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Washington D.C.
Tuesday, May 21, 2024

U.S. Imposes New Sanctions on Russia and Approves F-16 Fighter Jets for Ukraine

Both Biden and his National Security Advisor, Jake Sullivan, have underlined that the jets are to be used solely for defensive purposes and not to launch attacks on Russian territory.

In coordination with the G7 nations, Australia, and other partners, the United States is imposing new sanctions on Russia for its illegal war in Ukraine as well as approving F-16 fighter jets to be used in Ukraine’s defense. 

The new sanctions announced by the Department of State implement commitments made at the G7 Leaders’ Summit in Japan yesterday and demonstrate the shared resolve to hold Russia accountable for its mounting atrocities in Ukraine. These sanctions also reinforce the commitment the United States and its partners have made to taking action against those who aid the Kremlin in Ukraine by circumventing U.S. sanctions and export control measures.

As part of these actions, the Department of State is imposing sanctions on or identifying as blocked property over 200 entities, individuals, vessels, and aircraft. The actions include designations of targets across Russia’s defense and related materiel, technology, and metals and mining sectors. They also include the designation of entities and individuals involved in expanding Russia’s future energy production and capacity. The Department of State says it is continuing to target entities and individuals that have engaged in the systematic and unlawful deportation of Ukraine’s children and the theft and transportation of stolen grain from Ukraine.

The State Department adds that the latest actions also include designations of an international network of entities engaged in the procurement of components for the Russia-based entity responsible for the manufacture of the Orlan drone, which it says Russian forces are currently employing in their illegal war against Ukraine, and the “Russia-installed puppet authorities” in parts of Ukraine’s territory.

As the G7 nations gathered in Hiroshima for the summit, President Joe Biden informed the other global leaders that the U.S. would allow its allies to supply Ukraine with advanced fighter jets, including American-made F-16s. U.S. troops will also help to train Ukrainian pilots to use the jets. The news has been welcomed by Ukrainian President Volodymyr Zelensky who has flown into Hiroshima to meet the world leaders today. In February, Biden ruled out sending or approving the use of U.S. advanced fighter jets to support Ukraine, but noted that this decision could change if the situation called for it. Currently, no country has committed to supply the aircraft but the training will take time and it is likely that at least one nation will be willing to provide the F-16s by the time Ukrainian troops are fully trained. Both Biden and his National Security Advisor, Jake Sullivan, have underlined that the jets are to be used solely for defensive purposes and not to launch attacks on Russian territory. There is however some disagreement between Russia and the West over what constitutes Russian territory, particularly with regard to southern and eastern Ukraine.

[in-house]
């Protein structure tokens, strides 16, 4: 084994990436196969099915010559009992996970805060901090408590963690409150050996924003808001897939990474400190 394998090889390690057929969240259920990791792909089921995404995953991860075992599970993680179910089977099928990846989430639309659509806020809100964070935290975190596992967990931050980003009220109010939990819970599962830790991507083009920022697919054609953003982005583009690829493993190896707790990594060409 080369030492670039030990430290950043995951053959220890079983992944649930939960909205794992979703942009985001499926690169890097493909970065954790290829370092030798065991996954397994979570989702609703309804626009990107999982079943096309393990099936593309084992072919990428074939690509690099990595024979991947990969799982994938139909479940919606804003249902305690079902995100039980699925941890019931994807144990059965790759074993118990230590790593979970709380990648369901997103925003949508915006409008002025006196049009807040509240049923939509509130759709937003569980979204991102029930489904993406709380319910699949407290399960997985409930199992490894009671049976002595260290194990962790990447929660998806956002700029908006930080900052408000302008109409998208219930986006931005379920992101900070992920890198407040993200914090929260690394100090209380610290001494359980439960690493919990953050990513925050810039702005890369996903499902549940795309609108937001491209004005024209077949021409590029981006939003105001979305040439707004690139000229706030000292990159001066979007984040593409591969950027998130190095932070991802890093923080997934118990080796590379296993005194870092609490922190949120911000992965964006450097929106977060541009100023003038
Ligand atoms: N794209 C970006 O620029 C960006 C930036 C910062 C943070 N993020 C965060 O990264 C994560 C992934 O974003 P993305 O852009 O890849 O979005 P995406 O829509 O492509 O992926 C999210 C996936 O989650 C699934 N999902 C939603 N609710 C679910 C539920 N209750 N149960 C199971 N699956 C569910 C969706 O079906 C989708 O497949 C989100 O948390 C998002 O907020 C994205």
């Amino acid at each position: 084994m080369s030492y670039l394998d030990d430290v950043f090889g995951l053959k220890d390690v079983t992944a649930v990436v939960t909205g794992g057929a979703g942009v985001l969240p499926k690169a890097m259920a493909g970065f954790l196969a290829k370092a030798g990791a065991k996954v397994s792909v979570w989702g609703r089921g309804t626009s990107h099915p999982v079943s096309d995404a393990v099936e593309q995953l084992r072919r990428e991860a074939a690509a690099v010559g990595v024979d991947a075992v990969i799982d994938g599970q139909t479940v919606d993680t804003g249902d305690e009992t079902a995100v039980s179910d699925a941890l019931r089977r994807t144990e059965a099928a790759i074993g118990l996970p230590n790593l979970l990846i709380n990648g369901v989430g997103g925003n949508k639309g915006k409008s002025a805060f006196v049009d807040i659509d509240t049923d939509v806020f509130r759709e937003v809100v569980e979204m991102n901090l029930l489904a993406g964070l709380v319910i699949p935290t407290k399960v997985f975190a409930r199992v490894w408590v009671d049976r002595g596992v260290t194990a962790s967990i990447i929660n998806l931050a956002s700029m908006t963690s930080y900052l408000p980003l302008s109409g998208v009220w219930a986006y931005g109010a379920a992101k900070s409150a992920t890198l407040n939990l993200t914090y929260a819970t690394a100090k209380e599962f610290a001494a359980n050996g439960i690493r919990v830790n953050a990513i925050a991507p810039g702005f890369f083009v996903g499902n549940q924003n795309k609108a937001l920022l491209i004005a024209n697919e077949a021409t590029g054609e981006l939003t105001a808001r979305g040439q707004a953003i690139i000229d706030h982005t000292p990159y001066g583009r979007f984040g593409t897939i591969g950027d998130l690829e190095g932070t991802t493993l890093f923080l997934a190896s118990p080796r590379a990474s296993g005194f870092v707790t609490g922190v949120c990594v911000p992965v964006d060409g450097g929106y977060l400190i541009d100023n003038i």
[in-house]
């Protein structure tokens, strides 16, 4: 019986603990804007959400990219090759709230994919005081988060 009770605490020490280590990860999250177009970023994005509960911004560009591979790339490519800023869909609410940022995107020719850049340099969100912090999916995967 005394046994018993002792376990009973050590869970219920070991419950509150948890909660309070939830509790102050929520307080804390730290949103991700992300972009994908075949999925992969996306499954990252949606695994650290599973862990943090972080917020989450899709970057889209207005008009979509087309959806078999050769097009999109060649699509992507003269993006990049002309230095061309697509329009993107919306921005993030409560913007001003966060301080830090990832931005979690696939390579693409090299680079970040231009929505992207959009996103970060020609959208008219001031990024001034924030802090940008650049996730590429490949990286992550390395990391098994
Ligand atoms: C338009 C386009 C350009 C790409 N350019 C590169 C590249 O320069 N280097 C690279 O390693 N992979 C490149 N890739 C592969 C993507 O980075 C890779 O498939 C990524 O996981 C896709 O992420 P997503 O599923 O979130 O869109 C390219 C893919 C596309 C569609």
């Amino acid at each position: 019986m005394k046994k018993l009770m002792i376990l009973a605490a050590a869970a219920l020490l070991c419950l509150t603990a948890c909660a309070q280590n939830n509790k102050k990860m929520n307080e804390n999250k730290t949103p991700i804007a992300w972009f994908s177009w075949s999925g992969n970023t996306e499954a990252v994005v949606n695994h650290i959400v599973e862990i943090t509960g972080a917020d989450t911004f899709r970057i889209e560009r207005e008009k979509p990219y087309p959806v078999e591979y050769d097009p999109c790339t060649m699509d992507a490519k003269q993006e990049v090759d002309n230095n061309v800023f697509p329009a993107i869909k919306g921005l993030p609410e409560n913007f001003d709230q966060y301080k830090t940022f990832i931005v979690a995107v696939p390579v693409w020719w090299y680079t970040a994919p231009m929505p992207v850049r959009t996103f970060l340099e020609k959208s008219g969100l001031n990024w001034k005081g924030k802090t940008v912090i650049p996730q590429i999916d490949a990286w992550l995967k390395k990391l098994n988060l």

In addition to the sanctions announced by the State Department, the Department of the Treasury’s Office of Foreign Assets Control has announced additional action and the Department of Commerce will be taking further export control measures.

author avatar
Kylie Bielby
Kylie Bielby has more than 20 years' experience in reporting and editing a wide range of security topics, covering geopolitical and policy analysis to international and country-specific trends and events. Before joining GTSC's Homeland Security Today staff, she was an editor and contributor for Jane's, and a columnist and managing editor for security and counter-terror publications.
Kylie Bielby
Kylie Bielby
Kylie Bielby has more than 20 years' experience in reporting and editing a wide range of security topics, covering geopolitical and policy analysis to international and country-specific trends and events. Before joining GTSC's Homeland Security Today staff, she was an editor and contributor for Jane's, and a columnist and managing editor for security and counter-terror publications.

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